An introduction to Jamie Adasi, Greenhouse’s first Director of Diversity, Equity and Inclusion
3 mins, 9 secs read time
My passion for Diversity, Equity and Inclusion (DE&I) stems from my parents, who taught me the importance of engaging in our communities. From a young age, I quickly became aware of social injustices facing people from a wide variety of racial, ethnic, socioeconomic and cultural backgrounds. These experiences resonated with me because as a first-generation Nigerian-American and out gay woman, I struggled to find people I could relate to as mentors.
Joining a company like Greenhouse is exciting because it means I can help further its commitment to DE&I in 2020 and beyond. Even before joining Greenhouse, I was familiar with the numerous awards the company earned for outstanding culture, such as recognition by Fortune as a best place for women to work and Comparably as a top place to work for diversity. It’s important for me to be part of a company that has strong values and recognizes the importance of making DE&I a part of their DNA.
What’s next for DE&I at Greenhouse
We’re focusing on continuously iterating on our DE&I processes, goals and vision as new data, technology and solutions emerge. Beyond aiming for new awards that tout culture and inclusion, it’s important for all leaders and organizations to use a systems-thinking approach to DE&I. For example, finding ways to apply quantitative and qualitative data to assess the impact of programmatic changes is a great starting point. This new way of thinking, using human-centered design to look at algorithms, helps remove bias and elevates human judgement when assessing hiring, retention and promotion practices.
Advice for others in their DE&I pursuits
For companies with established DE&I programs, I’d challenge them to think about their existing commitments to DE&I in 2020. A time of immense and complex change, like the one we’re in now, is a great time to focus on increasing emotional agility. If leaders want to stay competitive in attracting, hiring and retaining top talent, they must create an environment where people from multiple demographic backgrounds feel inspired and motivated to build their careers.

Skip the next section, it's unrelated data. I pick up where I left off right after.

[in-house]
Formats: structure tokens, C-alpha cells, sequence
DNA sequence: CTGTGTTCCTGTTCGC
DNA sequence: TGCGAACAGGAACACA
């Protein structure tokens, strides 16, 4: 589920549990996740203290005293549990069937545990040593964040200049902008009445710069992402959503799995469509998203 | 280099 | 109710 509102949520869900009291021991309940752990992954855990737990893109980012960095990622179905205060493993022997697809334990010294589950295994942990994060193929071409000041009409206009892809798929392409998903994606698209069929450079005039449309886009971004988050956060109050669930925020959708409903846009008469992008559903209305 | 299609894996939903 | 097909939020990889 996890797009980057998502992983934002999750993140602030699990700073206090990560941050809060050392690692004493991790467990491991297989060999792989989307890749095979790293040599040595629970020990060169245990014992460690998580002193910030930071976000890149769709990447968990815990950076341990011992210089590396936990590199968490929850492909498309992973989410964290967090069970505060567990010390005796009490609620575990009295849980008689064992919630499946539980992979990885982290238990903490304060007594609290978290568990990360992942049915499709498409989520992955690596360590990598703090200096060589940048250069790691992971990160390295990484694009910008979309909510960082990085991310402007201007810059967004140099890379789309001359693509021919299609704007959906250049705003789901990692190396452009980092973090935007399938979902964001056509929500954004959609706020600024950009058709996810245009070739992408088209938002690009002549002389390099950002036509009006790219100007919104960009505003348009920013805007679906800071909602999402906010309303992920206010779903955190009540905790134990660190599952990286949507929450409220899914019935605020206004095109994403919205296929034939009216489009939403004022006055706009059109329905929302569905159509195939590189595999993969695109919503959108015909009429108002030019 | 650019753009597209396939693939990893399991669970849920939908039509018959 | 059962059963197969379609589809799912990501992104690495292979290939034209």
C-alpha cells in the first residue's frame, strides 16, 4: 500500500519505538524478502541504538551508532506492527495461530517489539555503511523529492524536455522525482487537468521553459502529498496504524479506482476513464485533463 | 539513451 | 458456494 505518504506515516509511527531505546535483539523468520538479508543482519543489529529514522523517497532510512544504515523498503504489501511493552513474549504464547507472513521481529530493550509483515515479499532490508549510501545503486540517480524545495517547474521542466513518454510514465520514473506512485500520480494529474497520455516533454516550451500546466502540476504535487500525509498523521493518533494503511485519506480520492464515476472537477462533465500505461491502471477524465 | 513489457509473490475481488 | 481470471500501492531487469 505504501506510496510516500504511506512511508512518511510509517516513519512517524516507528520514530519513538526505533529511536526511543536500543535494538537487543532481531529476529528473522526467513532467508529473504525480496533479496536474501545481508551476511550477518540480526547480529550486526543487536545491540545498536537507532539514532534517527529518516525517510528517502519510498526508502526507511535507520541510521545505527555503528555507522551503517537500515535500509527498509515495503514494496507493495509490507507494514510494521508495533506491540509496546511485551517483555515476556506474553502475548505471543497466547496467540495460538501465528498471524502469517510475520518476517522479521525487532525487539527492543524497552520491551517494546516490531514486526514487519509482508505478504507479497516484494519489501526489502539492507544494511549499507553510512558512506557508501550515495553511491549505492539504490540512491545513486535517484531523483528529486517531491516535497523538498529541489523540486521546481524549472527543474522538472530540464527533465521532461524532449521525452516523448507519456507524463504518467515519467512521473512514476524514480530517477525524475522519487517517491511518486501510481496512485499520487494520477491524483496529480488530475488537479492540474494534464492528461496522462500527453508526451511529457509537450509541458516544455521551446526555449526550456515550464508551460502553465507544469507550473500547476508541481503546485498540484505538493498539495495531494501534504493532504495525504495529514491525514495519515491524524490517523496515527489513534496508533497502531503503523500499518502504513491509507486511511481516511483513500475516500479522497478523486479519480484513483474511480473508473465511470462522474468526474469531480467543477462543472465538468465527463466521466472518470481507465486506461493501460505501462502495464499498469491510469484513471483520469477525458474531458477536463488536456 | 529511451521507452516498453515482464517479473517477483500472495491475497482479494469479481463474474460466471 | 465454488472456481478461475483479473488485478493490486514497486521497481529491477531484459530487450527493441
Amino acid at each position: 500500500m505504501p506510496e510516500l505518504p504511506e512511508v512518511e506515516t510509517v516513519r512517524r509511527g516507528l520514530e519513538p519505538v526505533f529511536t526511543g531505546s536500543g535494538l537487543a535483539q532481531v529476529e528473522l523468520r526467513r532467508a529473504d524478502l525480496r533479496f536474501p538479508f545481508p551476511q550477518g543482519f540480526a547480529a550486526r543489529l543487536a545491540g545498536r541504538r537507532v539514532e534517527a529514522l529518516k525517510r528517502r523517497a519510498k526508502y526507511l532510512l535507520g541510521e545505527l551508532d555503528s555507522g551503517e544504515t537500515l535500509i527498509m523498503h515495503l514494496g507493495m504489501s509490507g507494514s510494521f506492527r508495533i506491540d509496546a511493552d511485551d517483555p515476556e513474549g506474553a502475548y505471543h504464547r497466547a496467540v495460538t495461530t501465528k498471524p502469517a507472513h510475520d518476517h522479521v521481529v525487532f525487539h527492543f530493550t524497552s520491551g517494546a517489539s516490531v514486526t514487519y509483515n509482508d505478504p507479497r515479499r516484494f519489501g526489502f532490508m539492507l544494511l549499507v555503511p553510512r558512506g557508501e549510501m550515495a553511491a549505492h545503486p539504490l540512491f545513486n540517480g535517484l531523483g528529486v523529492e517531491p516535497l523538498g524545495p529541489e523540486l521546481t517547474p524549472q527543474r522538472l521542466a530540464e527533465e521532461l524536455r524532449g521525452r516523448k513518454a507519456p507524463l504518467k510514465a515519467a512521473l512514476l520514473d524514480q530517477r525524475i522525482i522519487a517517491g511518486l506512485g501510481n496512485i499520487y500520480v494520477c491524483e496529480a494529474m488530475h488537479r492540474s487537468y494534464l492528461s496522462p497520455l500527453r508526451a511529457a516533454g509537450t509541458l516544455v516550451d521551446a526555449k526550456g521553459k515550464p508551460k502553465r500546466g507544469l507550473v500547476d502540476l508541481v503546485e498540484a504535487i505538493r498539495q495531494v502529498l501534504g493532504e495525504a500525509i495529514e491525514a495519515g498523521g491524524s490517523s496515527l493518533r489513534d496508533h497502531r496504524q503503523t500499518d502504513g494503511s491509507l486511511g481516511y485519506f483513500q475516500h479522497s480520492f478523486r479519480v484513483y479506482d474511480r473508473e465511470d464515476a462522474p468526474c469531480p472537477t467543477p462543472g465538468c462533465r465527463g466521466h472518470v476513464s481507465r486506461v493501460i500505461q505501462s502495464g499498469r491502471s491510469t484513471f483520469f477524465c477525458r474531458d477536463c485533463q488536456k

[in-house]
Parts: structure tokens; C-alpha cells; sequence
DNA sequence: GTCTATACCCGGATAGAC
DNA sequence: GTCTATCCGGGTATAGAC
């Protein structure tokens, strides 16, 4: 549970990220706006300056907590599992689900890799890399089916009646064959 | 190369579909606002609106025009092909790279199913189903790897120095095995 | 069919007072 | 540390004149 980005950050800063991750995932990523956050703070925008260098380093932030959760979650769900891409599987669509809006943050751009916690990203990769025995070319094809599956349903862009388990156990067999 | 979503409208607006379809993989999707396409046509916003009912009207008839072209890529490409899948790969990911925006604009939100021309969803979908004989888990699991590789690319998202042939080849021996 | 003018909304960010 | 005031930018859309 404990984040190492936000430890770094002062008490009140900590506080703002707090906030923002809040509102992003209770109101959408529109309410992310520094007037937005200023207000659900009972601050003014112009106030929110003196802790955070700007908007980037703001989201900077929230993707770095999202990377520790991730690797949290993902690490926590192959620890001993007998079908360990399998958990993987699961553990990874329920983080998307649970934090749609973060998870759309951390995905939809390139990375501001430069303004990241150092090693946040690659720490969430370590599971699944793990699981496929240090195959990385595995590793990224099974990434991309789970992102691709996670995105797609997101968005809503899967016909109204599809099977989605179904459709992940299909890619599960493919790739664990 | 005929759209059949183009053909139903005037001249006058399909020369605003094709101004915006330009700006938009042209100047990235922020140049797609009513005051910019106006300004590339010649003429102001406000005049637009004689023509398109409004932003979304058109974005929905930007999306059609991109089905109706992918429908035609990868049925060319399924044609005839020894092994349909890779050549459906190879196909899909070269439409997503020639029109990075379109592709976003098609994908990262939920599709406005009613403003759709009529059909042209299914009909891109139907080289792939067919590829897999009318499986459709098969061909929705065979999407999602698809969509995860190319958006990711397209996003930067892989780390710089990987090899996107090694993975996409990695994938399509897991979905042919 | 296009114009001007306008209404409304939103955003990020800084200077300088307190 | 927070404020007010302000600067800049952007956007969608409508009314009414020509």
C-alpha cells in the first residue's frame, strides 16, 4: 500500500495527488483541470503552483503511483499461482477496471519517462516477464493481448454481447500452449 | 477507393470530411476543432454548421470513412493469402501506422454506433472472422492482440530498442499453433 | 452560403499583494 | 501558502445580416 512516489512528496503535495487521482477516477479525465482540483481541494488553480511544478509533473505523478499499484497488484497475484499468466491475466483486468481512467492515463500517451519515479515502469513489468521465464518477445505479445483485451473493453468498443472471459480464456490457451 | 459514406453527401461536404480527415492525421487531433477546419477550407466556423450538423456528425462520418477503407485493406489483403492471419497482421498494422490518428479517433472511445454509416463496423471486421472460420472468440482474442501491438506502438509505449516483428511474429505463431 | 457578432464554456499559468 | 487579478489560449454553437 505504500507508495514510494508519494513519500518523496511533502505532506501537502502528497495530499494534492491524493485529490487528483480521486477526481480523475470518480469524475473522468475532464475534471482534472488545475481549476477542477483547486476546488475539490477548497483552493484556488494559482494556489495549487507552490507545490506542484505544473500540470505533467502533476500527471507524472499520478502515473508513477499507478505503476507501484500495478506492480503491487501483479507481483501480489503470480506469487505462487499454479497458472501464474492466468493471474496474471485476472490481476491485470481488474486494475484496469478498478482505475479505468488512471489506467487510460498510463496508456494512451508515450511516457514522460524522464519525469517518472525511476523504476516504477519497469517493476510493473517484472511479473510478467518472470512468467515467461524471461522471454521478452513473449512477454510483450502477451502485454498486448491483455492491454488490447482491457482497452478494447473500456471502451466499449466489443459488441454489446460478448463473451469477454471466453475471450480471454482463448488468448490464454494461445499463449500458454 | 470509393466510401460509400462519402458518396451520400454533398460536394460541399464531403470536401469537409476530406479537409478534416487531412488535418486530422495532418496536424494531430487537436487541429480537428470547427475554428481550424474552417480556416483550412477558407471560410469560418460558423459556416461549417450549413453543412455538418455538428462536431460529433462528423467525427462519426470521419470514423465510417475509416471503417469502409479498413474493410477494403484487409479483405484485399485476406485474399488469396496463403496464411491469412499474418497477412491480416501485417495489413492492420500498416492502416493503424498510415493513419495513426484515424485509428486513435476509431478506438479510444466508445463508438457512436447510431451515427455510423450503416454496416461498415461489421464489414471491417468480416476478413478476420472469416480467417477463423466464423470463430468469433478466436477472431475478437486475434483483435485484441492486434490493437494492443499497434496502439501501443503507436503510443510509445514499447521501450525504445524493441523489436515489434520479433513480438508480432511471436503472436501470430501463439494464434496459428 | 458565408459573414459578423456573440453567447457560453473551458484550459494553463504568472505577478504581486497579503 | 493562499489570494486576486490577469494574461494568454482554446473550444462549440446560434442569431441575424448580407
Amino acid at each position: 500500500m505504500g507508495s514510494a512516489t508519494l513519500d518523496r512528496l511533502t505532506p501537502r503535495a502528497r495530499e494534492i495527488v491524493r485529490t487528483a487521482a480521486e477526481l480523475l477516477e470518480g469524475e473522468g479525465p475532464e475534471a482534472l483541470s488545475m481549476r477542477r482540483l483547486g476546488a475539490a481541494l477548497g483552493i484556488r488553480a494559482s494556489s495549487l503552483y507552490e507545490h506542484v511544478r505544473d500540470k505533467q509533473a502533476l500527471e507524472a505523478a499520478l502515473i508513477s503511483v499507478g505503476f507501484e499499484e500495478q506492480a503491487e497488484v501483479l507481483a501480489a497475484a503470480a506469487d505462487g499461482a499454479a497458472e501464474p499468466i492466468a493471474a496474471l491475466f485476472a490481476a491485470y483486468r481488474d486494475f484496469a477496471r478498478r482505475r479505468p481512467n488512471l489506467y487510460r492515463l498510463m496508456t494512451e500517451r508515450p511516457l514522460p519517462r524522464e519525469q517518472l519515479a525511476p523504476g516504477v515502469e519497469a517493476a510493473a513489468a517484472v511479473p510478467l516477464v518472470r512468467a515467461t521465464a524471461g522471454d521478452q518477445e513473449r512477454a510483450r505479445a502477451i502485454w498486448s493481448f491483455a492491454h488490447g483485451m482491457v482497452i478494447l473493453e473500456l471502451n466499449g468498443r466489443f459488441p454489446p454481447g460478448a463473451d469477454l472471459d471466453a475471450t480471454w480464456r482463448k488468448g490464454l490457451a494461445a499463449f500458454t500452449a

For those companies that haven’t yet experienced a DE&I program, there’s no time like the present. A few things to consider:
Diversity is about all of us. Diversity doesn’t have just one definition – there are those of us who come from more privileged backgrounds (we all have privilege) and those of us from more underrepresented backgrounds. What’s most important is coming together to move forward on our DE&I goals.
Personal experiences shouldn’t hold us back from wanting to make a difference. Even if you’re not directly involved in the creation or actioning of a DE&I program, you can provide support through allyship, championing and advocacy efforts. Use your voice and experiences to help create opportunities for others.
Get involved with your communities. Start by asking yourself the following questions to drive a conversation around the importance of DE&I.
- What diversity or social justice issues am I most interested in understanding better?
- Which community organizations and nonprofits are doing impactful work in my neighborhood, region and beyond? Organizations like Black Girls Code and Tech Inclusion are great places to start.
- Are there any Chambers of Commerce (Women’s Chambers, LGBTQ+ Chambers, etc.) that I can get involved with and learn from?
A more diverse and inclusive organization powers change both internally and externally, into our surrounding communities and beyond. By continuing to champion DE&I initiatives within our organization, Greenhouse shows that we practice what we promote. I can’t wait to see what the future has in store.
Coming soon: Jamie shares ideas how to improve employee mental health while working remotely.
Learn actionable tips for promoting DE&I at your organization in this blog post featuring leaders from New York Times, Affirm, Hired and Greenhouse.